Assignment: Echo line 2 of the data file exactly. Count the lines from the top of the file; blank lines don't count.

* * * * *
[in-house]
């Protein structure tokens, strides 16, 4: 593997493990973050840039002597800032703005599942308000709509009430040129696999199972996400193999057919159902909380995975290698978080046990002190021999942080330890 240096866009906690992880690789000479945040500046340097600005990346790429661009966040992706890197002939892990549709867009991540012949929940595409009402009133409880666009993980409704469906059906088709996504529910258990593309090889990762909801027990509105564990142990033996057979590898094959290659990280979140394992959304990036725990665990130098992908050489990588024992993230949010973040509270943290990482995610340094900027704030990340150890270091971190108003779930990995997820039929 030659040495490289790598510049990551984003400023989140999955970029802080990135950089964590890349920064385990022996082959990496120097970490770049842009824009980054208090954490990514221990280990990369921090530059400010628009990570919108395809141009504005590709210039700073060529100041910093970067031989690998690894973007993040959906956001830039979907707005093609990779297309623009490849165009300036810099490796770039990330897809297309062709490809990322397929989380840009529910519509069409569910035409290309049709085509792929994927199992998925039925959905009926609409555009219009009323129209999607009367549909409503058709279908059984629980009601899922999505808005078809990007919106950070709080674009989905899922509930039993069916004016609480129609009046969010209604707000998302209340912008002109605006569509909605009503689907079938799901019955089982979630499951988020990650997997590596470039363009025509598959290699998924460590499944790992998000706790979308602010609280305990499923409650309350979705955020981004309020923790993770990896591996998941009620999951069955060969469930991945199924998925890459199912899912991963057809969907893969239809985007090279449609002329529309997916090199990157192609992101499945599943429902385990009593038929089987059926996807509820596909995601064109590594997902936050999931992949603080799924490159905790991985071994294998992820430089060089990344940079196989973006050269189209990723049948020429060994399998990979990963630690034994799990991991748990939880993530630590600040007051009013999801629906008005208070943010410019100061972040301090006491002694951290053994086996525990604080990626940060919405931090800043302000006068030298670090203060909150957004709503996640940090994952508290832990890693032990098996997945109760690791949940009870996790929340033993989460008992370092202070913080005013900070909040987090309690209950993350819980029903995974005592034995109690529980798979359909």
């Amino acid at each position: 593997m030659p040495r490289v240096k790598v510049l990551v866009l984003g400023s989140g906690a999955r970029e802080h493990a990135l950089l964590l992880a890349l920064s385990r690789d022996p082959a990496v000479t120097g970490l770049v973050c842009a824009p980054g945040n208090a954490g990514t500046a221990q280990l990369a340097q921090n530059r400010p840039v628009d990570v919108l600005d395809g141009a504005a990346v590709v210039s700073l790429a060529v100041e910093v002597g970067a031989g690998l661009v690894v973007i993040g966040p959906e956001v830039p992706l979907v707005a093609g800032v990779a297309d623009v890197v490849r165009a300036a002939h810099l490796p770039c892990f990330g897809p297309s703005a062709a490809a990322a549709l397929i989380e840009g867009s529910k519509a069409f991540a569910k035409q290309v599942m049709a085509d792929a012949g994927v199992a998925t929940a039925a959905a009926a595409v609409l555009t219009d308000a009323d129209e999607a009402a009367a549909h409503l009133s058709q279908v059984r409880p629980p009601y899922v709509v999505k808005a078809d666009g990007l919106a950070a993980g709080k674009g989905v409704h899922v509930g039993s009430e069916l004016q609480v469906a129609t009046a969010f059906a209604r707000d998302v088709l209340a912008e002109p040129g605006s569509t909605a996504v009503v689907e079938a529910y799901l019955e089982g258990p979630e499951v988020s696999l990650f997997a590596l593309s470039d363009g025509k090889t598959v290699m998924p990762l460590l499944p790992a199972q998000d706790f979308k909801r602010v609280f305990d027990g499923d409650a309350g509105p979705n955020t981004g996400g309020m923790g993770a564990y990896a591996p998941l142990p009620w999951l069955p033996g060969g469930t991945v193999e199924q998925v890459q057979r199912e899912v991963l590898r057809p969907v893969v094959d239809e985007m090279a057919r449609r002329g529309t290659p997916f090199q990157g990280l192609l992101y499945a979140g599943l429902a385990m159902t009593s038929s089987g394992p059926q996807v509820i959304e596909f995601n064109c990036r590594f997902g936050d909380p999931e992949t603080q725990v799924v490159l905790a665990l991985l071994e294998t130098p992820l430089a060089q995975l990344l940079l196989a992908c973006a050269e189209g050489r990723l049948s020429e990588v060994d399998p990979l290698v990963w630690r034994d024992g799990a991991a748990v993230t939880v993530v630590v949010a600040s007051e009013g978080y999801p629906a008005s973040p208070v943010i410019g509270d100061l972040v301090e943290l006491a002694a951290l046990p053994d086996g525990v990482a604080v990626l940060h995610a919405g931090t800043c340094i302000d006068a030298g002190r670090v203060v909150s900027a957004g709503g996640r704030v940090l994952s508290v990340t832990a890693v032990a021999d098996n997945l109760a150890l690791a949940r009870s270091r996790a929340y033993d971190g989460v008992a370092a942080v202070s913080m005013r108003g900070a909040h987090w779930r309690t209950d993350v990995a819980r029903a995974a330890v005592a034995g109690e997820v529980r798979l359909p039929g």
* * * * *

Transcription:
């Protein structure tokens, strides 16, 4: 593997493990973050840039002597800032703005599942308000709509009430040129696999199972996400193999057919159902909380995975290698978080046990002190021999942080330890 240096866009906690992880690789000479945040500046340097600005990346790429661009966040992706890197002939892990549709867009991540012949929940595409009402009133409880666009993980409704469906059906088709996504529910258990593309090889990762909801027990509105564990142990033996057979590898094959290659990280979140394992959304990036725990665990130098992908050489990588024992993230949010973040509270943290990482995610340094900027704030990340150890270091971190108003779930990995997820039929 030659040495490289790598510049990551984003400023989140999955970029802080990135950089964590890349920064385990022996082959990496120097970490770049842009824009980054208090954490990514221990280990990369921090530059400010628009990570919108395809141009504005590709210039700073060529100041910093970067031989690998690894973007993040959906956001830039979907707005093609990779297309623009490849165009300036810099490796770039990330897809297309062709490809990322397929989380840009529910519509069409569910035409290309049709085509792929994927199992998925039925959905009926609409555009219009009323129209999607009367549909409503058709279908059984629980009601899922999505808005078809990007919106950070709080674009989905899922509930039993069916004016609480129609009046969010209604707000998302209340912008002109605006569509909605009503689907079938799901019955089982979630499951988020990650997997590596470039363009025509598959290699998924460590499944790992998000706790979308602010609280305990499923409650309350979705955020981004309020923790993770990896591996998941009620999951069955060969469930991945199924998925890459199912899912991963057809969907893969239809985007090279449609002329529309997916090199990157192609992101499945599943429902385990009593038929089987059926996807509820596909995601064109590594997902936050999931992949603080799924490159905790991985071994294998992820430089060089990344940079196989973006050269189209990723049948020429060994399998990979990963630690034994799990991991748990939880993530630590600040007051009013999801629906008005208070943010410019100061972040301090006491002694951290053994086996525990604080990626940060919405931090800043302000006068030298670090203060909150957004709503996640940090994952508290832990890693032990098996997945109760690791949940009870996790929340033993989460008992370092202070913080005013900070909040987090309690209950993350819980029903995974005592034995109690529980798979359909």